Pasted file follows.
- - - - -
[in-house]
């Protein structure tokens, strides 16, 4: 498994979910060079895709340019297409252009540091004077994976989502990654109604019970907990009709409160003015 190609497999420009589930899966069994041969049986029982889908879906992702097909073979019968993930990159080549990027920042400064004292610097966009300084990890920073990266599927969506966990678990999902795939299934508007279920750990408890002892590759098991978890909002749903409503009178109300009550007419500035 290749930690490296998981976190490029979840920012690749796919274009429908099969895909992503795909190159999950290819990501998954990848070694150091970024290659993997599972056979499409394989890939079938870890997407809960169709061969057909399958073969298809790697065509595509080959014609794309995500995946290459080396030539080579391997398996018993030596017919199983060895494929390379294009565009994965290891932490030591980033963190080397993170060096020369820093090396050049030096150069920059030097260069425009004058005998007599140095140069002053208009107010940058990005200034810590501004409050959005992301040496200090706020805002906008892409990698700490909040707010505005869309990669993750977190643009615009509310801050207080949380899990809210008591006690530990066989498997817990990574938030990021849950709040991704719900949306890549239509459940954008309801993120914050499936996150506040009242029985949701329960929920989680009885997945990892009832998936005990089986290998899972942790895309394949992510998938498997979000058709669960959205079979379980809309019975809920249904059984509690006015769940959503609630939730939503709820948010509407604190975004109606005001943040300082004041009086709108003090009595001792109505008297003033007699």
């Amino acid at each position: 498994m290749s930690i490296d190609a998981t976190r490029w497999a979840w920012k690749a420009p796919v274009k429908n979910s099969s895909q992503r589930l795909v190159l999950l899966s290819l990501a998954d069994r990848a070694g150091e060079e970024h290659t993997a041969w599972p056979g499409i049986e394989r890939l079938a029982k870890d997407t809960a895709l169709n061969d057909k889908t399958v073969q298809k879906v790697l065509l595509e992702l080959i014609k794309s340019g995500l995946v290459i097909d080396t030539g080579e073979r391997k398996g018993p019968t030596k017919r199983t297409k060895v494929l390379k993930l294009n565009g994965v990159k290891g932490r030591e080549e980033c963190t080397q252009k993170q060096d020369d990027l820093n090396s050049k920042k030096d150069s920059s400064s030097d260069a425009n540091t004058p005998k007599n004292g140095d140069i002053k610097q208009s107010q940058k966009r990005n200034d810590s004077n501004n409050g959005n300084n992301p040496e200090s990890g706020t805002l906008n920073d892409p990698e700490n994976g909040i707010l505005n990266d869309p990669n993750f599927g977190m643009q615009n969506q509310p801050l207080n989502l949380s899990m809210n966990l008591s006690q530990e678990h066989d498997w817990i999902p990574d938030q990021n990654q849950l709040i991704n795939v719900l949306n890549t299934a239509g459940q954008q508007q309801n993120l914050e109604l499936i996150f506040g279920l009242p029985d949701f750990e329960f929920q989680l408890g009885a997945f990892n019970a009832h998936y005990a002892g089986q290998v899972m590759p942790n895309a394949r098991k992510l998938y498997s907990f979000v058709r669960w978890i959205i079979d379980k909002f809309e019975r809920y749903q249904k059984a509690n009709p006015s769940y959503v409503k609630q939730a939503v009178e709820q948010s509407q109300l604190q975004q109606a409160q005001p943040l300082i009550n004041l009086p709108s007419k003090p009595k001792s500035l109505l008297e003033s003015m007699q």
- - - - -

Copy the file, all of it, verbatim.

[in-house]
């Protein structure tokens, strides 16, 4: 498994979910060079895709340019297409252009540091004077994976989502990654109604019970907990009709409160003015 190609497999420009589930899966069994041969049986029982889908879906992702097909073979019968993930990159080549990027920042400064004292610097966009300084990890920073990266599927969506966990678990999902795939299934508007279920750990408890002892590759098991978890909002749903409503009178109300009550007419500035 290749930690490296998981976190490029979840920012690749796919274009429908099969895909992503795909190159999950290819990501998954990848070694150091970024290659993997599972056979499409394989890939079938870890997407809960169709061969057909399958073969298809790697065509595509080959014609794309995500995946290459080396030539080579391997398996018993030596017919199983060895494929390379294009565009994965290891932490030591980033963190080397993170060096020369820093090396050049030096150069920059030097260069425009004058005998007599140095140069002053208009107010940058990005200034810590501004409050959005992301040496200090706020805002906008892409990698700490909040707010505005869309990669993750977190643009615009509310801050207080949380899990809210008591006690530990066989498997817990990574938030990021849950709040991704719900949306890549239509459940954008309801993120914050499936996150506040009242029985949701329960929920989680009885997945990892009832998936005990089986290998899972942790895309394949992510998938498997979000058709669960959205079979379980809309019975809920249904059984509690006015769940959503609630939730939503709820948010509407604190975004109606005001943040300082004041009086709108003090009595001792109505008297003033007699």
């Amino acid at each position: 498994m290749s930690i490296d190609a998981t976190r490029w497999a979840w920012k690749a420009p796919v274009k429908n979910s099969s895909q992503r589930l795909v190159l999950l899966s290819l990501a998954d069994r990848a070694g150091e060079e970024h290659t993997a041969w599972p056979g499409i049986e394989r890939l079938a029982k870890d997407t809960a895709l169709n061969d057909k889908t399958v073969q298809k879906v790697l065509l595509e992702l080959i014609k794309s340019g995500l995946v290459i097909d080396t030539g080579e073979r391997k398996g018993p019968t030596k017919r199983t297409k060895v494929l390379k993930l294009n565009g994965v990159k290891g932490r030591e080549e980033c963190t080397q252009k993170q060096d020369d990027l820093n090396s050049k920042k030096d150069s920059s400064s030097d260069a425009n540091t004058p005998k007599n004292g140095d140069i002053k610097q208009s107010q940058k966009r990005n200034d810590s004077n501004n409050g959005n300084n992301p040496e200090s990890g706020t805002l906008n920073d892409p990698e700490n994976g909040i707010l505005n990266d869309p990669n993750f599927g977190m643009q615009n969506q509310p801050l207080n989502l949380s899990m809210n966990l008591s006690q530990e678990h066989d498997w817990i999902p990574d938030q990021n990654q849950l709040i991704n795939v719900l949306n890549t299934a239509g459940q954008q508007q309801n993120l914050e109604l499936i996150f506040g279920l009242p029985d949701f750990e329960f929920q989680l408890g009885a997945f990892n019970a009832h998936y005990a002892g089986q290998v899972m590759p942790n895309a394949r098991k992510l998938y498997s907990f979000v058709r669960w978890i959205i079979d379980k909002f809309e019975r809920y749903q249904k059984a509690n009709p006015s769940y959503v409503k609630q939730a939503v009178e709820q948010s509407q109300l604190q975004q109606a409160q005001p943040l300082i009550n004041l009086p709108s007419k003090p009595k001792s500035l109505l008297e003033s003015m007699q």